I had plenty of time to peruse the July issue of British Heritage whilst soaring across the American southeast and midwest skies. I thought the following items were of particular interest:
Britannia Banned at the Mint (p. 9): “The Royal Mint has announced they are removing Britannia from the 50p coin…the trident-wielding lady should be retained according to 90 percent of the people responding to a poll by the Daily Mail. Britannia first appeared on a farthing minted in 1672, and her image has appeared on British coinage continuously ever since…[t]he old girl will be sadly missed.”
Step into the life of Georgian England at Colonial Williamsburg (p. 17): “For Anglophiles and fans of British history it is not even necessary to cross the Atlantic puddle to experience historic Britain. In fact, perhaps nowhere in Britain can you step so completely into the life of Georgian England as at Colonial Williamsburg. After all, the largest living history museum in the United States is devoted to portraying life in an 18th-century British colony.”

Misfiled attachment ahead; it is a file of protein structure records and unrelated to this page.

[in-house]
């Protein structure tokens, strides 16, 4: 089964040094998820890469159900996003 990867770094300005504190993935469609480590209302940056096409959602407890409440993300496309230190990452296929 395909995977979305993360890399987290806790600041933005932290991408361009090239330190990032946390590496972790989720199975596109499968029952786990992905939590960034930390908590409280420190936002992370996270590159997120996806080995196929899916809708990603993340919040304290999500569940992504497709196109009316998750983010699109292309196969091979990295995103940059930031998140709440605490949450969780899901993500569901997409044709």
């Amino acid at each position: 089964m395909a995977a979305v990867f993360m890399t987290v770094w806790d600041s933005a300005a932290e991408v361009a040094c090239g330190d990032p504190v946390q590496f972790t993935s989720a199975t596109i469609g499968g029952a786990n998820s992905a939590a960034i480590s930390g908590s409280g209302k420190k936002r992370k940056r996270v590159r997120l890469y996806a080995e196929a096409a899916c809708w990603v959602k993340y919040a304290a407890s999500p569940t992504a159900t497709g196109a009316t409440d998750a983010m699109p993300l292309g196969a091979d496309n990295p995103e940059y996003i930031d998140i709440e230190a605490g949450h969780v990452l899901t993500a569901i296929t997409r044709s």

Our Sceptered Isle: The Continuing Search for Britain (p. 12): “Until recently, being British never needed defining. It was just there. After all, being British was something that evolved over the centuries, unlike in the States where our national identity was purpose-built. Great Britain’s defining institutions and traditions, from a cup of tea to the Church of England, a pint in the pub and the Royal Family, Guy Fawkes Night and a flutter on the Derby, simply existed as part of the fabric of everyone’s lives. To be sure, all these things were hard fought and hard won over the centuries. But they created a sense of common identity, and provided a sense of belonging that didn’t have to be thought much about….[but] as the 21st century unfolds before us, Britain is engaged in its most serious identity crisis the Act of Union brought the kingdoms together.”
British Heritage is a decent magazine, and I think worth the US $5.99 cover price. Check it out!